The sea beach when we arrived had angry surf pounding and lots and lots of debris, everything plastic off of boats and passing ships and anything of wood or brush from Africa I suppose. We were on the lookout for sea beans which are said to be so numerous that you trip over them. In George Town on the Exuma Sound side beaches they are rare. On these beaches, much less frequented and with direct fetch from Africa a much richer source is provided.
Almost immediately Ken found one just sitting out on the sand. We all got sticks to turn over the dried seaweed patches (the approved bean gathering protocol) and started finding them along the high tide line every 20 feet or so. Magic! I filled a bag with beans, some shells and some small brain coral for friends back home. Connie filled the top of her suit with beans too.
We met Bill from Suncast walking there. His information and stories from the Island to the South were exciting for us as we stage here to go south. As we went along the tide line, picking up beans just sitting on the sand, I had the fleeting thought that the Duncan Town chamber of commerce placed these each night for us to find in the morning. Bill said that we must not have been on the long dinghy ride to town yet.....not so much infrastructure I guess.
Last night, with the sun setting in the west and the planets and stars already showing, we went by dinghy to the beach with drinks in hand (Ken with rum and Connie and I with Margaritas.....yep we ran the inverter to use the blender...yay!). No appetizers here, just a great guy, John, from Free Bird, with his guitar and his wife Joanne who tended the bonfire. Almost everyone else was there (Passages, Suncast, Free Bird, Trumpeter, and OZ), drinks and boat cards in hand. The conversation stopped suddenly as the sun hit the horizon and I saw my first ever green flash. Even Barb and Bill from Suncast had only seen four. The stars were everywhere, denser than I've ever seen, peeking through the roof poles. As we sang familiar songs from the days of folk and early rock and the Beatles, and told jokes, shooting stars came and went. The moon was absent, but the planets were so bright that they made a path of light along the water! As I have said before, Walt Disney couldn't have made this scene any more perfect. I woke up this morning still calmed and centered by last evening on the beach.
Big winds and white caps even on this side of the island this morning along with more rainbows and intermittent rains. Feels like a boat day, reading and relaxing. Well, Ken and I got itchy feet so after timing the squalls, we left to take a memory stick and one of my autographed books to Bill and Barb. He has approximately 8 gigs of kindle books burning a hole in their computer and are willing to share. I'd be a fool to turn this barter system down?
We took the burnable trash into the beach to get rid of it. After playing pyromaniacs for half an hour, Ken and I walked the long path to the sea side of the island and turned left on a seldom used path to another beach, a path less traveled and a beach less picked over. We had to scramble backwards down a rock cliff to get to the beach, covered with an unbelievable amount of plastic nets, shoes, floats, combs and brushes, plastic bottles, all the plastic parts of a boat you can imagine, and........hundreds of sea beans, mostly heart beans, right out in the open to pick up. Ken pointed out a hamburger bean for me, much more rare....looks like a Big Mac without the lettuce but with the sesame seeds on the bun! We worked hard in 25 knot winds with the sand abrading our skin and making it hard to talk. But we are professional beach combers, so took the conditions in stride. We soon grew tired of bending and picking up sea beans and quit for the day, leaving many for the new arrivals to get. We returned tired at the beach, three hours later, to load the dinghy and return heroic to OZ and Connie, who hopefully will have rested and appreciate our bounty! She did.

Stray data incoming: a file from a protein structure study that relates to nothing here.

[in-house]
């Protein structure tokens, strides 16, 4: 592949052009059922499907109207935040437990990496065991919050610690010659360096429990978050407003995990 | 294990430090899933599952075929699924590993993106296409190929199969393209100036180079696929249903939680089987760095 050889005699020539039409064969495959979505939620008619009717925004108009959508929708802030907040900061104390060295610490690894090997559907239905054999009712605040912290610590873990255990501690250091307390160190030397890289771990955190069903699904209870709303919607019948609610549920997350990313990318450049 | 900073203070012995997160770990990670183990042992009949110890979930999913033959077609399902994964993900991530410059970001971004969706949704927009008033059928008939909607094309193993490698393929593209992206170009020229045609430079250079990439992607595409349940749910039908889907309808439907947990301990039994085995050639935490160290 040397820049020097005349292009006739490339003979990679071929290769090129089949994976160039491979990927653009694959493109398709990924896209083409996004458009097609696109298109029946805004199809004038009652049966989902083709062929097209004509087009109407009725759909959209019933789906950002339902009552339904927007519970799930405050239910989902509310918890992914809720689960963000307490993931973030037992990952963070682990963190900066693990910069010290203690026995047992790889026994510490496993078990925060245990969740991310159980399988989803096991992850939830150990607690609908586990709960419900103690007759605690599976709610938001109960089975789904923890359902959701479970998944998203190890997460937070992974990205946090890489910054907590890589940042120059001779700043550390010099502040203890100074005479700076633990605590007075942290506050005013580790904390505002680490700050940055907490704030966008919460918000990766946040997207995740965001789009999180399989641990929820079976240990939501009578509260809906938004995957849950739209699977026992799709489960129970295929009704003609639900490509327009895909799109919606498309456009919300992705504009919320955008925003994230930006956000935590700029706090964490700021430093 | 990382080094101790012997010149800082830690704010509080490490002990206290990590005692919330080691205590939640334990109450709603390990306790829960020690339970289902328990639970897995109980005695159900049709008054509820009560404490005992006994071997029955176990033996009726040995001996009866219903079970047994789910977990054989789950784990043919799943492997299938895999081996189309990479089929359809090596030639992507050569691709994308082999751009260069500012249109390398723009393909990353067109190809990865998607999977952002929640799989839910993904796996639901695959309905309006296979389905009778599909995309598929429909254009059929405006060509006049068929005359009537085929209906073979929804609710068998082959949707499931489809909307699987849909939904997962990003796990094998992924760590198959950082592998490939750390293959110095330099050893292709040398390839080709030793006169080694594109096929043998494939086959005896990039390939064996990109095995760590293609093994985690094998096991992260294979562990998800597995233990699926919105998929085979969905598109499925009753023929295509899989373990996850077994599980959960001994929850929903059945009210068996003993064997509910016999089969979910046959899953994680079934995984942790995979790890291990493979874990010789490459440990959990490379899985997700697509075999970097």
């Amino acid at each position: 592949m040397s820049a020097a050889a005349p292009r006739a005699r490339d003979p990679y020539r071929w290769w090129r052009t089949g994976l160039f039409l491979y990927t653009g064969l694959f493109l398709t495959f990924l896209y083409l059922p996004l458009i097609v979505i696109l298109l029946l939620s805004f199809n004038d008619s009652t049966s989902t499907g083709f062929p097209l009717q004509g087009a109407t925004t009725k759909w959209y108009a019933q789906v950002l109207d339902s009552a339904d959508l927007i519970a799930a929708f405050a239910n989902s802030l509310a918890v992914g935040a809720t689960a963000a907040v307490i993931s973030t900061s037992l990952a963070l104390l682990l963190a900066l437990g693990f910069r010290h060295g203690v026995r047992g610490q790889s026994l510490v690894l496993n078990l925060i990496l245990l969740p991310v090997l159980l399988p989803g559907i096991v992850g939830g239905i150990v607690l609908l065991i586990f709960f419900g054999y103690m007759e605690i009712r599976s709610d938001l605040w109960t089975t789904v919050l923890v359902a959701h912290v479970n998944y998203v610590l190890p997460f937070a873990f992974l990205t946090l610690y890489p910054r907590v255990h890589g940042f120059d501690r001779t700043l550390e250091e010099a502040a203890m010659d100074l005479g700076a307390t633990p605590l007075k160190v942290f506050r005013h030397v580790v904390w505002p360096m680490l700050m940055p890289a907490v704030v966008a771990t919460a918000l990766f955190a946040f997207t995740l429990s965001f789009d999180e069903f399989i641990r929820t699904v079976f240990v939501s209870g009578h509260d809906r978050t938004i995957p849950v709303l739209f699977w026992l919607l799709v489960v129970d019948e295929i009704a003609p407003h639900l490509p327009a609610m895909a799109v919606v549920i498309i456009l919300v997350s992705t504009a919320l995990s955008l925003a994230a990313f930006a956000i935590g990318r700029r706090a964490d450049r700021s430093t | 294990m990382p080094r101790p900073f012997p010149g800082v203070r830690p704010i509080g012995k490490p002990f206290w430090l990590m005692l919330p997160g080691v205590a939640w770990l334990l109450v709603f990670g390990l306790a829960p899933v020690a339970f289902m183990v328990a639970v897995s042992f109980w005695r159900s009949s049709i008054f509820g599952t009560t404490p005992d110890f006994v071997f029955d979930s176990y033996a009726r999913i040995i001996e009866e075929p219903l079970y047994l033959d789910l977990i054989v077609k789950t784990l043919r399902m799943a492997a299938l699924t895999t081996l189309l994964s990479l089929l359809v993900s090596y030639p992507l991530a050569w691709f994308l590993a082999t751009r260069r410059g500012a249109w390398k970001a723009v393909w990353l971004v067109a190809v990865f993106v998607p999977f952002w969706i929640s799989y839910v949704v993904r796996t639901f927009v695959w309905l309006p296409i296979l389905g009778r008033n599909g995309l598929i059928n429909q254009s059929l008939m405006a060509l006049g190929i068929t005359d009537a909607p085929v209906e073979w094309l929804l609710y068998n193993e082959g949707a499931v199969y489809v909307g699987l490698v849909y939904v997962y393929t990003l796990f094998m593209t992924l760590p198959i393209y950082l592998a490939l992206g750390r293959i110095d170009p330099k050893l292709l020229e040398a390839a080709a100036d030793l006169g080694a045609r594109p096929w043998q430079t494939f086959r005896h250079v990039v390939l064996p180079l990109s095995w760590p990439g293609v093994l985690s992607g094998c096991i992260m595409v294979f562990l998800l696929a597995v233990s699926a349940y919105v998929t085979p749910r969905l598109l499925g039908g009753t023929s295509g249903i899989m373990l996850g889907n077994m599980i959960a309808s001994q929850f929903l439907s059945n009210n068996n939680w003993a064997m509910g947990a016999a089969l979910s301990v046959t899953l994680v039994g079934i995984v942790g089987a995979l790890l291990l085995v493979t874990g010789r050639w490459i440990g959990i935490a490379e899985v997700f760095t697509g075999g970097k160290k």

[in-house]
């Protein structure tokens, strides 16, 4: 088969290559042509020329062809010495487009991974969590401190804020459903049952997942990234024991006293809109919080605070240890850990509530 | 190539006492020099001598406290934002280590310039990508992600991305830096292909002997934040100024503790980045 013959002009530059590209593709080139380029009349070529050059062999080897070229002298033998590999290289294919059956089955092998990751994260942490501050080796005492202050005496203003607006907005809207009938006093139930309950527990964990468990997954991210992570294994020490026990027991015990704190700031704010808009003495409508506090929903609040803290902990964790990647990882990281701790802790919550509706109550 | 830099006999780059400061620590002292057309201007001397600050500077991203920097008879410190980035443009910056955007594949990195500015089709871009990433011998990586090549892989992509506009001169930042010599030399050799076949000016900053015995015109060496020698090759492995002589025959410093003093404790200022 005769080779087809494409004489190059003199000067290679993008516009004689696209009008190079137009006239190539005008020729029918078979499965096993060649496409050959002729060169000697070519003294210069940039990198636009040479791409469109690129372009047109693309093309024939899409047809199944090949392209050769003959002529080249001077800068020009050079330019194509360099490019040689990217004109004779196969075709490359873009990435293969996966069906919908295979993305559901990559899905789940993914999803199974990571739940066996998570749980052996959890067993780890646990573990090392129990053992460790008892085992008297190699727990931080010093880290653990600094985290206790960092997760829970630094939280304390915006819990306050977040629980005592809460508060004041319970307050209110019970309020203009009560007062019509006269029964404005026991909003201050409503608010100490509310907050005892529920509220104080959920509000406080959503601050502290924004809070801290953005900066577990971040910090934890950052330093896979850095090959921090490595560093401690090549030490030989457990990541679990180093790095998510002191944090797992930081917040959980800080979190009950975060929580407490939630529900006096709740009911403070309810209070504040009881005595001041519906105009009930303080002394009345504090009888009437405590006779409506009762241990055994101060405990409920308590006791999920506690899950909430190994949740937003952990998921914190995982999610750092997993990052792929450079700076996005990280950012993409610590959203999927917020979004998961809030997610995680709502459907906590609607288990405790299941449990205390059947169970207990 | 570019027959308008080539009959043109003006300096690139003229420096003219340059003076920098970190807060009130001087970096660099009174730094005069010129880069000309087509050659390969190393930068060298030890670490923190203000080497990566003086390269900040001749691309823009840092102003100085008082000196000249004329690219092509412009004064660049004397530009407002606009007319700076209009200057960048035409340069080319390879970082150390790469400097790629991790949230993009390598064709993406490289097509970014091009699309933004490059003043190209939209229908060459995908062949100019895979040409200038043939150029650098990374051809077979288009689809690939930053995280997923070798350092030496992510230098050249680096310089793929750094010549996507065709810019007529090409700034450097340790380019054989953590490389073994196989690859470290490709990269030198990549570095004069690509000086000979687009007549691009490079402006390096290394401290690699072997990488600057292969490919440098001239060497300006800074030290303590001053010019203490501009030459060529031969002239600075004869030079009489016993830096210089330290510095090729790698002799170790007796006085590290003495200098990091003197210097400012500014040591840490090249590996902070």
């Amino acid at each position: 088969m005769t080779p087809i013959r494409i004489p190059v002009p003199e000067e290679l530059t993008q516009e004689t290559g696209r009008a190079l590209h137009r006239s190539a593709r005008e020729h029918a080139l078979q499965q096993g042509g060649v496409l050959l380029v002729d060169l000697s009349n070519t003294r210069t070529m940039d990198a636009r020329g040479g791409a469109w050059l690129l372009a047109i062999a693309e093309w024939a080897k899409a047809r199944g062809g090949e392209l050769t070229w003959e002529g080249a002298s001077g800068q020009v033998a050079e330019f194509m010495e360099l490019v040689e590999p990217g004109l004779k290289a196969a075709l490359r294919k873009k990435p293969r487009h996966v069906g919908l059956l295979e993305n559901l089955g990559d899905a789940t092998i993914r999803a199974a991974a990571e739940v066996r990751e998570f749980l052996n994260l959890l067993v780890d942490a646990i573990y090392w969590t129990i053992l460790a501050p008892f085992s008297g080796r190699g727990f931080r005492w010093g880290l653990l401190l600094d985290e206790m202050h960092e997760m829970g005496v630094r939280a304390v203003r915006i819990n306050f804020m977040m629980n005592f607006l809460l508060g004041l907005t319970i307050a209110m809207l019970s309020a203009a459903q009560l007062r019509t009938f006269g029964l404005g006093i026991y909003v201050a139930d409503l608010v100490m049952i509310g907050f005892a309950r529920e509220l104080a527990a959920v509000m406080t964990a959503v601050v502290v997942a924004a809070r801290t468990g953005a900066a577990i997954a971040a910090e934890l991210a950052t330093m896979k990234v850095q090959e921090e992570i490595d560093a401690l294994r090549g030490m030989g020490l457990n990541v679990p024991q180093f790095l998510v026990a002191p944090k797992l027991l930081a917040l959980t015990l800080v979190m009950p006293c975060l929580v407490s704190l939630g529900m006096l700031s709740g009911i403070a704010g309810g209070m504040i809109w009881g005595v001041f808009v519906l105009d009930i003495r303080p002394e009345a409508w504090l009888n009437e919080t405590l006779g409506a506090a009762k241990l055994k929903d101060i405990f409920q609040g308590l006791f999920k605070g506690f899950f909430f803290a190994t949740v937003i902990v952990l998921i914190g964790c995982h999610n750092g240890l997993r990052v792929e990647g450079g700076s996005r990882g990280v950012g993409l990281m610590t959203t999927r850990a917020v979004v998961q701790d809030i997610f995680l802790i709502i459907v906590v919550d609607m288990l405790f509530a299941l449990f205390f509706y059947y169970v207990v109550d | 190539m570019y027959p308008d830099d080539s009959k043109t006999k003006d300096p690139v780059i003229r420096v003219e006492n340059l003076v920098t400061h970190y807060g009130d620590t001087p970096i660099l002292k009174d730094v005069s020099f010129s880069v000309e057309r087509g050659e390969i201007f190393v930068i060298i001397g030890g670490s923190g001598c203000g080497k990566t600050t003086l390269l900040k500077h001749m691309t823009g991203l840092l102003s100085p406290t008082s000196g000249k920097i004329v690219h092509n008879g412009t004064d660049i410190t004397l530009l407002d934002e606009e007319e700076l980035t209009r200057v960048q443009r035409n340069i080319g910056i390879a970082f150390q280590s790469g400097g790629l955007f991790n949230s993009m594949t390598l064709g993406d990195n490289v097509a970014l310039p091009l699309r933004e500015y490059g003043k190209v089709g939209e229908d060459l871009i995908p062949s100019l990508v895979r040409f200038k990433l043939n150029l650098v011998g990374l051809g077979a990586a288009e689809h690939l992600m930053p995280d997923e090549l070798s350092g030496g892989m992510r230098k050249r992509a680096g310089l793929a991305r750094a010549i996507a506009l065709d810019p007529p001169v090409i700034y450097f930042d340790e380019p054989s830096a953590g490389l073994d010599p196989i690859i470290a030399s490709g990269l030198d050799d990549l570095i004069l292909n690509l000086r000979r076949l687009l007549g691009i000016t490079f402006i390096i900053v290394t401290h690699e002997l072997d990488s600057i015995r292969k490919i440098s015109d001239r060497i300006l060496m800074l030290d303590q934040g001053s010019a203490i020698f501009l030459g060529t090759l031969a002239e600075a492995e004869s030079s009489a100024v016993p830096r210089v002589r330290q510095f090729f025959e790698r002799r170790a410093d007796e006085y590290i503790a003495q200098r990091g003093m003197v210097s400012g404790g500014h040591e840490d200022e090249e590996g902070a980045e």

Thursday, two weeks here but it feels like one. The winds continue to blow, the sun is out and the waters are green/ blue. Beautiful but not as amazingly turquoise as up in the Exumas. We all read our books this morning, following Chris Parker on the single side band radio for the weather and the cruisers net where everyone underway checks in with their location and their destinations. Connie uses it to find their friends and make contact over the radio. A breakfast of Scotch Eggs done by Connie were amazing. We kept reading until about one when we took the dinghy over two bays to the north to check for shells, and to see if there are any Helmut Conch to be seen. This might be too much information but these conch are really huge snails who eat sand dollars. They crawl up over them, secrete a green goop that dissolves them and then sucks it up.....ugh!!!
We walked the one beach, our foot prints the first ones today and when tired of that, followed the path through the underbrush to see where it went. It was marked like the other two we took over the "hill" to the sea beaches. This one was rocky to start, but with the walking sticks we picked up at the entry point, we managed okay. There was no hill to go up and down, but we went a mile for every quarter of a mile progress to the beach. The trails are all marked with plastic debris from the beaches, flip flops, buckets, floats, pieces of netting among other things like conch shells. The beach when we arrived was even more polluted with plastic debris than the others. We hoped for the mother load of sea beans. It was a disappointment overall, but I got several more heart beans and one more elusive hamburger bean. After the long walk back, we found several baby conch shells that were empty and some sand dollars (no green slime damage). We came home sand blasted and tired but very happy.